Silymarin protects against paracetamol-induced lipid peroxidation and liver damage. J Appl Toxicol
ABSTRACT The effect of silymarin on liver damage induced by acetaminophen (APAP) intoxication was studied. Wistar male rats pretreated (72 h) with 3-methylcholanthrene (3-MC) (20 mg kg-1 body wt. i.p.) were divided into three groups: animals in group 1 were treated with acetaminophen (APAP) (500 mg kg-1 body wt. p.o.), group 2 consisted of animals that received APAP plus silymarin (200 mg kg-1 body wt. p.o.) 24 h before APAP, and rats in group 3 (control) received the equivalent amount of the vehicles. Animals were sacrificed at different times after APAP administration. Reduced glutathione (GSH), lipid peroxidation and glycogen were measured in liver and alkaline phosphatase (AP), gamma-glutamyl transpeptidase (GGTP) and glutamic pyruvic transaminase (GPT) activities were measured in serum. After APAP intoxication, GSH and glycogen decreased very fast (1 h) and remained low for 6 h. Lipid peroxidation increased three times over the control 4 and 6 h after APAP treatment. Enzyme activities increased 18 h after intoxication. In the group receiving APAP plus silymarin, levels of lipid peroxidation and serum enzyme activities remained within the control values at any time studied. The fall in GSH was not prevented by silymarin, but glycogen was restored at 18 h. It was concluded that silymarin can protect against APAP intoxication through its antioxidant properties, possibly acting as a free-radical scavenger.
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- "Silymarin can block the binding of potentially hepatocellular toxins to the outer surface of the cells and directly relief the hepatocytes (Campos et al., 1989; Muriel et al., 1992). Silymarin, as a strong free radical scavenger, has attracted intensive attention for its effect to increase the formation of glutathione in hepatocytes (Sharma et al., 2008). "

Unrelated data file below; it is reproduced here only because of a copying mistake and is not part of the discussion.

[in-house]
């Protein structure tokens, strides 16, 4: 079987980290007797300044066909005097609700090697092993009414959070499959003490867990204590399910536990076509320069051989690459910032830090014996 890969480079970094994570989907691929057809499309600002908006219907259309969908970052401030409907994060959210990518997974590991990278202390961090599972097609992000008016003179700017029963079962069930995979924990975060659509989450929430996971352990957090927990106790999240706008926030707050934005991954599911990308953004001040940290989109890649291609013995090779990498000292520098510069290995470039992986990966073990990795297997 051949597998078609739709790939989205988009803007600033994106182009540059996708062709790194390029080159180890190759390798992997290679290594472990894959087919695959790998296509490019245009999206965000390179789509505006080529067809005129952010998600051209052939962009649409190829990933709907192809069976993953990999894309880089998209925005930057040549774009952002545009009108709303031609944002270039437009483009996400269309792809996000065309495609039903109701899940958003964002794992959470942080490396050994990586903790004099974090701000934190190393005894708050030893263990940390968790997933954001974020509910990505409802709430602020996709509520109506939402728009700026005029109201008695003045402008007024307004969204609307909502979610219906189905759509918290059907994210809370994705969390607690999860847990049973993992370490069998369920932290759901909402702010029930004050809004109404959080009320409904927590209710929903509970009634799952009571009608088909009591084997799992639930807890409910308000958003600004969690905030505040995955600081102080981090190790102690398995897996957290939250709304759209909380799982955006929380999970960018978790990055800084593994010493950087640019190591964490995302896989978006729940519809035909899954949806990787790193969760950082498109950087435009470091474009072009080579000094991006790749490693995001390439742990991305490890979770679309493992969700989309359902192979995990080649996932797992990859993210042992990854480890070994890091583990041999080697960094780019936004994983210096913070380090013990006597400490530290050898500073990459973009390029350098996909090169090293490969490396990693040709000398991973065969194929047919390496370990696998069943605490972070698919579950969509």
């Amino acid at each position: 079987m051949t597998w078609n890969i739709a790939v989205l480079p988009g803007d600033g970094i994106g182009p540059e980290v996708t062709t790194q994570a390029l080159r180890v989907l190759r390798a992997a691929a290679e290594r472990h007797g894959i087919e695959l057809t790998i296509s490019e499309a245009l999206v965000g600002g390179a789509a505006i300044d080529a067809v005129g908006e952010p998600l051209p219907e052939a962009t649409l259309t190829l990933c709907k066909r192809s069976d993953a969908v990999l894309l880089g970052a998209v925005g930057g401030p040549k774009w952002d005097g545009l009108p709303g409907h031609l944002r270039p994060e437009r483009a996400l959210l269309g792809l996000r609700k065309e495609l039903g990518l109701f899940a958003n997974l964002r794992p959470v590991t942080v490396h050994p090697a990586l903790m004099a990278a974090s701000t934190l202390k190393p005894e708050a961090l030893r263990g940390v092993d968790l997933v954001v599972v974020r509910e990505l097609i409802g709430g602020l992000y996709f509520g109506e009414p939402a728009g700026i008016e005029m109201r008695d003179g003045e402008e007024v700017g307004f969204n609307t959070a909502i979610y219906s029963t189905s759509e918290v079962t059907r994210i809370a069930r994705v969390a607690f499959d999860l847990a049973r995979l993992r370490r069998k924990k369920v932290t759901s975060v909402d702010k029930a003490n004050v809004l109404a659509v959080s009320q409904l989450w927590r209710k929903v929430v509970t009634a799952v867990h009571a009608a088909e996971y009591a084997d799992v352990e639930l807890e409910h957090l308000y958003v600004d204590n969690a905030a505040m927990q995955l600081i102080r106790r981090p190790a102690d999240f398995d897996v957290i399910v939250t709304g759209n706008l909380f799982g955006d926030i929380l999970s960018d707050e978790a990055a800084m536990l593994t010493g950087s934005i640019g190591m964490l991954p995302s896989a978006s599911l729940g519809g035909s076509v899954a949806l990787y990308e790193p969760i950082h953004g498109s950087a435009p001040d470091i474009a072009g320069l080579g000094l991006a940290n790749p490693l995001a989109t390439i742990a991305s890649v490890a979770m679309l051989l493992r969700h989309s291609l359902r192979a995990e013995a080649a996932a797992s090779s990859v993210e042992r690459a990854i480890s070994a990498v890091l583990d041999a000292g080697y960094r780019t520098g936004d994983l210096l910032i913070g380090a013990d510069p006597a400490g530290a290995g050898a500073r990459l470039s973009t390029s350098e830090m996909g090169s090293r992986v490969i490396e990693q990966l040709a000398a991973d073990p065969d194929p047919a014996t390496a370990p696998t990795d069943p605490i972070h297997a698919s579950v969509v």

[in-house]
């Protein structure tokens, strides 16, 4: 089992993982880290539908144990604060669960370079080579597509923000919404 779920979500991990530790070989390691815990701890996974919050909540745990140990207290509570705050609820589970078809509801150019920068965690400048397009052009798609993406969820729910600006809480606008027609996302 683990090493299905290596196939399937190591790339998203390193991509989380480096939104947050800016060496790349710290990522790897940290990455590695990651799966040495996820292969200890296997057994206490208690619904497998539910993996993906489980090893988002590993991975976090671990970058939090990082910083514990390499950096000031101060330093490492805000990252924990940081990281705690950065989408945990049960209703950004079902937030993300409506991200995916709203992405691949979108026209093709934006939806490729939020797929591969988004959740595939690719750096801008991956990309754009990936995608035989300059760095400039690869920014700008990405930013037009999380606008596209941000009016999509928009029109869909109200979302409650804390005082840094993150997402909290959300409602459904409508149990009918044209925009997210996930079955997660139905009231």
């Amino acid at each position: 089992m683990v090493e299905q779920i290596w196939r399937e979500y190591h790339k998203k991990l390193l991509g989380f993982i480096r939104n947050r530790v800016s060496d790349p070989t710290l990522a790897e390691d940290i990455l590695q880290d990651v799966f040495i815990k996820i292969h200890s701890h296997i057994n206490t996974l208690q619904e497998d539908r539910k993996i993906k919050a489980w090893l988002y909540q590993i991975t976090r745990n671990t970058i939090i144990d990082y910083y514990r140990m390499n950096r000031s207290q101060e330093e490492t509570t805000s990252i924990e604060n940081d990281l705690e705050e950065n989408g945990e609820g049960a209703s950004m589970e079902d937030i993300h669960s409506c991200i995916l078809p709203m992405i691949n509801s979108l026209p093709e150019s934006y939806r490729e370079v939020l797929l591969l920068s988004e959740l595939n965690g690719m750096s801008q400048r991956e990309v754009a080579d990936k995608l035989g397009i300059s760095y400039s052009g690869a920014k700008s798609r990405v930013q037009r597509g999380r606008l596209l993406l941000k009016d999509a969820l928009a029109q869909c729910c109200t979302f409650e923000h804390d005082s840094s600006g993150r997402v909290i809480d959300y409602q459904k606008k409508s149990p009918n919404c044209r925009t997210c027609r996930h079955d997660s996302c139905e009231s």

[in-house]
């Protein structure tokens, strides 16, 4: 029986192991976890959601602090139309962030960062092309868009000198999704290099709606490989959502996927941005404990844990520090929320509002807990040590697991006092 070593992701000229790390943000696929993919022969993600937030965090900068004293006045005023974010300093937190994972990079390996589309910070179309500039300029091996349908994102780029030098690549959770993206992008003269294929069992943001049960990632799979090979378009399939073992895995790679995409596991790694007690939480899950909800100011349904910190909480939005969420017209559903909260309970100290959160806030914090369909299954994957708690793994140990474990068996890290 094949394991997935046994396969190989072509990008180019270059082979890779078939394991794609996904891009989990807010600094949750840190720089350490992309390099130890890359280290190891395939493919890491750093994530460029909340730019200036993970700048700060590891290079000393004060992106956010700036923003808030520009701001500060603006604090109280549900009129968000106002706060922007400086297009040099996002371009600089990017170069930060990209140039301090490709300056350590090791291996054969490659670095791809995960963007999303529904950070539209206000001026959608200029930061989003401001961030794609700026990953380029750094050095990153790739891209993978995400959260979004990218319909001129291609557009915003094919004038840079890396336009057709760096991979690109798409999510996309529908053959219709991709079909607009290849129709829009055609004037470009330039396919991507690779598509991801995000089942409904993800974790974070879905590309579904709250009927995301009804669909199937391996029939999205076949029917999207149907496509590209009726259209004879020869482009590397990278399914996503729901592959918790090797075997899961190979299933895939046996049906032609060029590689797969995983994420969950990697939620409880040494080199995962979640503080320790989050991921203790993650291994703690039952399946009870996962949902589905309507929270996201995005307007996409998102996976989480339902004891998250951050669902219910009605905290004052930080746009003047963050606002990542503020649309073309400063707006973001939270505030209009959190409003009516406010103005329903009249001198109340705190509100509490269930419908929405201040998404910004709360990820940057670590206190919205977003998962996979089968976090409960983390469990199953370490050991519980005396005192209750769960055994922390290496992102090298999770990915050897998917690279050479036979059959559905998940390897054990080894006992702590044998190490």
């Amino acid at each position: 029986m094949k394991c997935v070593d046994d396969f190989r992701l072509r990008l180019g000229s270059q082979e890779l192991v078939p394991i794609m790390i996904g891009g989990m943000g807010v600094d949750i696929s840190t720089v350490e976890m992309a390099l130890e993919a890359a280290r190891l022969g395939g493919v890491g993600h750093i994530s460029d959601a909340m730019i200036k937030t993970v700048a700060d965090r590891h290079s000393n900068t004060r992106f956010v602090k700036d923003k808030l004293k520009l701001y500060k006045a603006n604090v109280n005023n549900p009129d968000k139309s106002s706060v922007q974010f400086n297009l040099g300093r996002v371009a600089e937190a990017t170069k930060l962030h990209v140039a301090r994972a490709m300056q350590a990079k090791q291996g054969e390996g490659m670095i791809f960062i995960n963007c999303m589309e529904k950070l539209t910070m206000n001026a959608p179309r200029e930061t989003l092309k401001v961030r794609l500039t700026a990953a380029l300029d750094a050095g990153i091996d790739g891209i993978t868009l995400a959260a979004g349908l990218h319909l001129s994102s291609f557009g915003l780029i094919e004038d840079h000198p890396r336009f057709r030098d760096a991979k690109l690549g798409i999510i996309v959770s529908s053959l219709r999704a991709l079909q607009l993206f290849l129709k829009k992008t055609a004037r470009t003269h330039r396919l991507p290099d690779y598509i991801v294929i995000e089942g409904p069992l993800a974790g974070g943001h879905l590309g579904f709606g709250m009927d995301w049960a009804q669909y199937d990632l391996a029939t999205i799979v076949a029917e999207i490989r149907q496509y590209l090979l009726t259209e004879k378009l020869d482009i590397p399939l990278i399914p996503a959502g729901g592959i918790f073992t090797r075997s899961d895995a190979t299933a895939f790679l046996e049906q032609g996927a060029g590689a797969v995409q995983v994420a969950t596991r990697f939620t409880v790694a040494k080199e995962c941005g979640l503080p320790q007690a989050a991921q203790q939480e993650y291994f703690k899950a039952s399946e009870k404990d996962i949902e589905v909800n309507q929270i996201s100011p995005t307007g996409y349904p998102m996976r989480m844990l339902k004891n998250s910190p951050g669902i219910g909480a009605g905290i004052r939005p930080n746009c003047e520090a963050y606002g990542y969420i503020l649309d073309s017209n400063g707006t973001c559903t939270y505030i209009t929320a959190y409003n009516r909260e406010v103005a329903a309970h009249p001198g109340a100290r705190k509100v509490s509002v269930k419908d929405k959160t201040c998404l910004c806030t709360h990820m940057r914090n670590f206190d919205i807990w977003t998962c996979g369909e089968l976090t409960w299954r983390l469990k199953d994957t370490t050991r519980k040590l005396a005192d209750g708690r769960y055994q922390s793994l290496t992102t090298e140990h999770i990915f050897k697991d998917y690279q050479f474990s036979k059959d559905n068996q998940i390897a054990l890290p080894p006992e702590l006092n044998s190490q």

ABSTRACT: Recent outbreaks of highly pathogenic and occasional drug-resistant influenza strains have highlighted the need to develop novel anti-influenza therapeutics. Here we report computational and experimental efforts to identify influenza neuraminidase inhibitors from among the 3000 natural compounds in the Malaysian-Plants Natural-Product (NADI) database. These 3000 compounds were first docked into the neuraminidase active site. The five plants with the largest number of top predicted ligands were selected for experimental evaluation. Twelve specific compounds isolated from these five plants were shown to inhibit neuraminidase, including two compounds with IC50 values less than 92 μM. Furthermore, four of the twelve isolated compounds had also been identified in the top 100 compounds from the virtual screen. Together, these results suggest an effective new approach for identifying bioactive plant species that will further the identification of new pharmacologically active compounds from diverse natural-product resources.Journal of Chemical Information and Modeling 01/2015; 55(2). DOI:10.1021/ci500405g · 3.74 Impact Factor
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- "Silibinin has traditionally been used for the treatment of liver diseases. Hepatoprotection of silibinin has been attributed to its anti-oxidative properties, to inhibition of phosphatidylcholine synthesis, and to stimulation of hepatic synthesis of RNA and proteins   . However, the underlying mechanisms associated with the cyto-protective ability of silibinin are not fully understood . "